I had the pleasure of speaking at one of my favorite conferences, Stir Trek in Columbus Ohio. It's held in a movie theater complex and we always watch a Marvel movie after the conference - except the first conference, which was the first JJ Abrams Star Trek movie, hence the name. This blog isn't a comprehensive rehashing of the talk, but I did want to provide an overview of the subject matter.
I've been informed that my take on auto boxing primitives in Java is outdated and incorrect. I apologize to all my Java colleagues. I do still assert that the POJO approach is a better solution for Java because it doesn't support other value types. I try my best to research everything I present in my talks and I am sorry I got this wrong.
Skip to the bottom if you're looking for the slides and (when it's posted) video.
The bad coding practices I speak about in this talk fall under one of two categories, those that are language-driven and those that are created because of the high mental load of doing it correctly.
Language-Driven Bad Practices
While avoiding the holy wars of "well that's not a problem in my language of choice," most languages provide developers plenty of opportunities to write bad code in the three areas I cover: exceptions, object memory management and strings.
Exceptions are an important mechanism in most programming languages. It allows a block of code to signal to its caller that something has happened that was not part of the normal flow. Unfortunately, they often get abused or misused in ways that are detrimental to our code.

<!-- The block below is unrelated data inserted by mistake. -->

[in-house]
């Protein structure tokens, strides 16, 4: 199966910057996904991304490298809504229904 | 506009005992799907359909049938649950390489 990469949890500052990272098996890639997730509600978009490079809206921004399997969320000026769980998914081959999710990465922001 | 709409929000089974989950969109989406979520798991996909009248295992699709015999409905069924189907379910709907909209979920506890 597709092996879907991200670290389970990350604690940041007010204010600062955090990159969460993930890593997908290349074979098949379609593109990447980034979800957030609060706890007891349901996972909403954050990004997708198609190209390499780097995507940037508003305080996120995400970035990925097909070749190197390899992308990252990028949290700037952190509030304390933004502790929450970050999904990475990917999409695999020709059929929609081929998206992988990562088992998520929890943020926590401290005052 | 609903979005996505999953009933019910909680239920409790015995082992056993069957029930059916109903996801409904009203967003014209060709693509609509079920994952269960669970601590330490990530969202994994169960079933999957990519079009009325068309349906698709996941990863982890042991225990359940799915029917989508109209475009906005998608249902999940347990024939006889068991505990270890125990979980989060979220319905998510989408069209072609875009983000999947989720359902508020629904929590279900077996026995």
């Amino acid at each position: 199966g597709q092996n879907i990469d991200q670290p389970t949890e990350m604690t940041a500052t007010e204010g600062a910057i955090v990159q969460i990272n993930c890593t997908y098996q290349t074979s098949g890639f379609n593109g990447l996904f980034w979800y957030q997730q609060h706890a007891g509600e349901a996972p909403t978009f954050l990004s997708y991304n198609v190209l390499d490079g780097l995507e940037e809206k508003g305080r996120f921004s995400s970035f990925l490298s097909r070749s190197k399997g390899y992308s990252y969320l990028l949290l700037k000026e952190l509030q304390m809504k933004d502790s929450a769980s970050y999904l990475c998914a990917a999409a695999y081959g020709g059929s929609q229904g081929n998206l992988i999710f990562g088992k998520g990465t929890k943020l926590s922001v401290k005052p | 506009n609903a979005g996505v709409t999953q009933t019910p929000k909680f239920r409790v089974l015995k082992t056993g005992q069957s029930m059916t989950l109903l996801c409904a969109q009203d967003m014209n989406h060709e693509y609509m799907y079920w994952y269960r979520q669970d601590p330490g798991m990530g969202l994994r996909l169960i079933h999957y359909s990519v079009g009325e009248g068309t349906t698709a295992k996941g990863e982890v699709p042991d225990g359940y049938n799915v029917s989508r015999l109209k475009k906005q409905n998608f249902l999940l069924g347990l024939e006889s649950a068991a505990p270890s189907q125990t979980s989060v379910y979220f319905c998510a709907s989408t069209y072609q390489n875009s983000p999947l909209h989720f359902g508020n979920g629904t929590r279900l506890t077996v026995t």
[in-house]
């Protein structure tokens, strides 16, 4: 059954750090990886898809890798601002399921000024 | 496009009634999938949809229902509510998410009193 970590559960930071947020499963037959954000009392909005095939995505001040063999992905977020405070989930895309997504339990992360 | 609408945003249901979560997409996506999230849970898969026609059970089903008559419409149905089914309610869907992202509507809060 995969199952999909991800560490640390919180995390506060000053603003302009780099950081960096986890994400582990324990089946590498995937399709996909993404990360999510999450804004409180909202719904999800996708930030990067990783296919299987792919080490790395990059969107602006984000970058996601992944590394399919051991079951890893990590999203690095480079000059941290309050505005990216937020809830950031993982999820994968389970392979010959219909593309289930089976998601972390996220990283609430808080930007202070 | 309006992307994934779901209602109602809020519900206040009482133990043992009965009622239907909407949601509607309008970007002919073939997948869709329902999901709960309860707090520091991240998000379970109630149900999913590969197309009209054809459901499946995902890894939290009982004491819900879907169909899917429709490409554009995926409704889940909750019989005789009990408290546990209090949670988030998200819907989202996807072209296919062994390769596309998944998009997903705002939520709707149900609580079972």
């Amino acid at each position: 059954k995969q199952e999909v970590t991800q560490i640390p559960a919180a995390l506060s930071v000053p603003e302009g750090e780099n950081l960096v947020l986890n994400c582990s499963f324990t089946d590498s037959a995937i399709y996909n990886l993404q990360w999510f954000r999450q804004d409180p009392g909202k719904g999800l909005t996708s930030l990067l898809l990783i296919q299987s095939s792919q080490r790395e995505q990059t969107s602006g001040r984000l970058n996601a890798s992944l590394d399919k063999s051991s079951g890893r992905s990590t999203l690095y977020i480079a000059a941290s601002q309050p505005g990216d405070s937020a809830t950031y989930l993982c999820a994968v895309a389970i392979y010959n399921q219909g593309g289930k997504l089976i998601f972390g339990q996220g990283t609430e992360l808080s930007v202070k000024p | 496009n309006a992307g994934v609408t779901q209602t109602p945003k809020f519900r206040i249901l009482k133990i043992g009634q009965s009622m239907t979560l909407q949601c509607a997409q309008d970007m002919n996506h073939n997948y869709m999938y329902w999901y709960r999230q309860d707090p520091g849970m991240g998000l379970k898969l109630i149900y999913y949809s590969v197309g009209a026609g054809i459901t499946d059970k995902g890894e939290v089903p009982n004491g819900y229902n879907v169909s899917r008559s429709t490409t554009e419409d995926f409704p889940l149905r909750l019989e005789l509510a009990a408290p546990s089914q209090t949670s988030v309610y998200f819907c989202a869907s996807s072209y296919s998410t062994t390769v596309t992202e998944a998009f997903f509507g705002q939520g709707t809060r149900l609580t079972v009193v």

Object Memory Management
Most modern languages support runtime automatic memory management. While this lightens the load for developers and prevents countless bugs, it also makes it very easy to add bloat to our code. With some adjustments, improvements can allow our code to scale much more effectively.
In many languages, strings are a special type of object. They suffer from many of the same problems as objects because of that. An exploration of what makes strings tick
High Mental Load
Some bad things that we do, we do because it's just too much work to think about how to do it better. Of these, I talk about handling nulls, dealing with date and time, and logging.
Not Thinking Enough about Null
Called by Tony Hoare - who is responsible for creating null - the "billion-dollar mistake", nulls are almost impossible to avoid. This iniquitousness causes us to write some really bad code. When we look at null as intrinsically harmful, we start to realize how badly not thinking about null has hurt our code quality.
Time is deceptively complex
Because time is so intuitively transparent to us as humans who live in time, we don't spend nearly enough time analyzing the impact of time on our programs. Understanding how bad design where time is concerned can cause issues helps us build better systems.
Logging shouldn't be an afterthought
We all use logging, but for many it's an afterthought. We arbitrarily add log statements in our code, only add logging when debugging in the test environment, or build complex queries to create metrics after the system goes to production. Having a plan gives better observability and helps us understand our code better.
The session is pretty densely packed, but I put a lot of love in to trying to get the right level of detail for the format. Please let me know if you have any suggestions for future iterations of this talk.